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Case Management In New South Wales




CASE MANAGEMENT IN NEW SOUTH WALES
ADDRESS BY THE HONOURABLE J J SPIGELMAN AC
CHIEF JUSTICE OF NEW SOUTH WALES
TO THE ANNUAL JUDGES CONFERENCE
KUALA LUMPUR, MALAYSIA
22 AUGUST 2006

Thank you for this opportunity to attend your conference and to enhance my understanding of your judicial system. Over recent decades a new sense of international collegiality has emerged amongst judges throughout the world. The administration of justice in New South Wales has been considerably enhanced by this international contact.

I have been asked to address you on some aspects of the Australian judicial system. The primary focus of my remarks will be directed to the management by the New South Wales Supreme Court of its civil caseload. The objective of case management is to reduce delays and minimise the costs of litigation. The means of achieving these objectives depend on the nature of the judicial system and the culture of the legal profession. These matters vary from one jurisdiction to another, including within Australia itself. Accordingly, what works will differ from one jurisdiction to another.

I would not wish to be understood as putting forward anything we do in New South Wales as best practice or as recommending its adoption. Our problem areas will almost certainly not be your problem areas. The constraints of judicial tradition and professional practice differ significantly from one nation to another.

Nevertheless, Australian judges have learned much from studying practices in other nations, particularly from the United States. I am aware that judges of other nations have said that they have profited from the Australian experience. I refer, for example, to observations to that effect made publicly and to me by Lord Woolf, whose inquiry led to major reforms in the practice and conduct of civil cases in England and Wales and by members of the Hong Kong Chief Justice’s Working Party on Civil Justice Reform which reported in 2004.

I am aware that the courts of Malaysia have adopted case management principles. Much of what I have to say will be familiar to you. I will outline how civil cases are managed in my jurisdiction. I begin with some general observations about the judicial system in my State.

The Judicial Background
There are about 1,000 judicial officers in Australia. Approximately one third of them are in the New South Wales judicial system of which I am Chief Justice.

As is customary, the basic structure of the system is hierarchical with a Local Court, a District Court and a Supreme Court. There are also two specialist courts: the Land and Environment Court and the Industrial Court. A number of administrative tribunals are also involved in authoritative dispute resolution.

The Supreme Court has a trial division divided into two parts: the Common Law Division and the Equity Division. The former deals with cases involving personal injury, professional negligence, defamation and administrative law. The judges of this Division also conduct criminal trials for the most serious indictable offences. Other indictable offences are tried in the District Court. The Equity Division of the Supreme Court hears cases involving commercial law, corporations law, equity, trusts, probate and the family provisions statute. This judicial structure enables the Court to take advantage of the specialist knowledge of members of the private bar, from which the overwhelming majority of appointees to the Court still come.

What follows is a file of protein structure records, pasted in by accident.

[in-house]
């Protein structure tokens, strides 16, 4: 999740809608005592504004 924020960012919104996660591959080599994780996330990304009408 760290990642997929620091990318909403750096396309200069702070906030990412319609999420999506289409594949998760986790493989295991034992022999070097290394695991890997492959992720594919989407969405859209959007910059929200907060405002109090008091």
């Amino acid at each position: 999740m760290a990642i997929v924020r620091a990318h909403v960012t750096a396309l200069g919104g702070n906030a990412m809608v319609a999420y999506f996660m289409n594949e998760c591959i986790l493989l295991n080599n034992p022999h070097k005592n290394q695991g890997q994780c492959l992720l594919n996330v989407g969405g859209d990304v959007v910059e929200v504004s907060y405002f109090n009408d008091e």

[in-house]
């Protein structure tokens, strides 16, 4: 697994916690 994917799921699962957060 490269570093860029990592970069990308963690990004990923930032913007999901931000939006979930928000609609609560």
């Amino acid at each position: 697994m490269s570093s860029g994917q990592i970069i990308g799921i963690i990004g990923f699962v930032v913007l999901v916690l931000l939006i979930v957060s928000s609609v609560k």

The Supreme Court also has two appellate divisions. The Court of Appeal consists of judges appointed as appellate judges who hear civil appeals. The Court of Criminal Appeal, which usually comprises one appellate judge and two judges of the Common Law Division, hears criminal appeals from the District Court, the Supreme Court and the Land and Environment Court.

Judges are appointed by the Governor of the State on the advice of Ministers. There is no independent judicial appointments commission. The desirability of such a commission has been raised in recent years as a possible development. This proposal has had little support in the past, but that may be changing. There has been some recent controversy about judicial appointments, but not with respect to any appointment to the Supreme Court of New South Wales.

Judges can serve until the age of 72 and may be appointed as acting judges until the age of 75. A significant majority of judges practised at the independent bar. However, a number of solicitors and a few legal academics have been appointed to the bench.

An important institution in the New South Wales system, which is not replicated in other Australian jurisdictions, is the Judicial Commission of New South Wales. As Chief Justice I am ex-officio President of the Commission. It is comprised of a majority of judicial members, including the President of the Court of Appeal and the Chief Judge of each other court in the State. It also has a representative of the profession, alternatively nominated by the Law Society representing solicitors and the Bar Association representing barristers. There are three other members who do not need to have legal qualifications. In fact, at present, two do have such qualifications, although they are not practising lawyers.

The Judicial Commission has three quite distinct functions: judicial education; complaints about judges; judicial decision-making information.